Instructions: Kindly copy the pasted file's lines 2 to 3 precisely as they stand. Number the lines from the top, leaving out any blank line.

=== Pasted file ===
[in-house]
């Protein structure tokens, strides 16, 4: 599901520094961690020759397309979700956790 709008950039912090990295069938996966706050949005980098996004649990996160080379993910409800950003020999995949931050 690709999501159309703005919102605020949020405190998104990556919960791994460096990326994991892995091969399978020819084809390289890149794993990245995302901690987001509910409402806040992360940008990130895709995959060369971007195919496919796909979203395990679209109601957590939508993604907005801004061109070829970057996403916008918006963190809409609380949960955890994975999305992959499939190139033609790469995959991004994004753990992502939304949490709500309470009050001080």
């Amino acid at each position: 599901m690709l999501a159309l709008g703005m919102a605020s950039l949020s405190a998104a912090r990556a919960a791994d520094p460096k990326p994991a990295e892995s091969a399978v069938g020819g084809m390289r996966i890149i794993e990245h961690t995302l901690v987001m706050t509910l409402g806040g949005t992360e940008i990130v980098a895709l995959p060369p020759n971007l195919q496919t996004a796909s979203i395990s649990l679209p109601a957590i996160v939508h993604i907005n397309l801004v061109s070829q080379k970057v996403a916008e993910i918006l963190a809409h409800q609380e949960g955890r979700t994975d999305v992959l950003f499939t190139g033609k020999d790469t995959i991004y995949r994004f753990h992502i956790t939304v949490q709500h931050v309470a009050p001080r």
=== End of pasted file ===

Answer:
């Protein structure tokens, strides 16, 4: 599901520094961690020759397309979700956790 709008950039912090990295069938996966706050949005980098996004649990996160080379993910409800950003020999995949931050 690709999501159309703005919102605020949020405190998104990556919960791994460096990326994991892995091969399978020819084809390289890149794993990245995302901690987001509910409402806040992360940008990130895709995959060369971007195919496919796909979203395990679209109601957590939508993604907005801004061109070829970057996403916008918006963190809409609380949960955890994975999305992959499939190139033609790469995959991004994004753990992502939304949490709500309470009050001080």
């Amino acid at each position: 599901m690709l999501a159309l709008g703005m919102a605020s950039l949020s405190a998104a912090r990556a919960a791994d520094p460096k990326p994991a990295e892995s091969a399978v069938g020819g084809m390289r996966i890149i794993e990245h961690t995302l901690v987001m706050t509910l409402g806040g949005t992360e940008i990130v980098a895709l995959p060369p020759n971007l195919q496919t996004a796909s979203i395990s649990l679209p109601a957590i996160v939508h993604i907005n397309l801004v061109s070829q080379k970057v996403a916008e993910i918006l963190a809409h409800q609380e949960g955890r979700t994975d999305v992959l950003f499939t190139g033609k020999d790469t995959i991004y995949r994004f753990h992502i956790t939304v949490q709500h931050v309470a009050p001080r």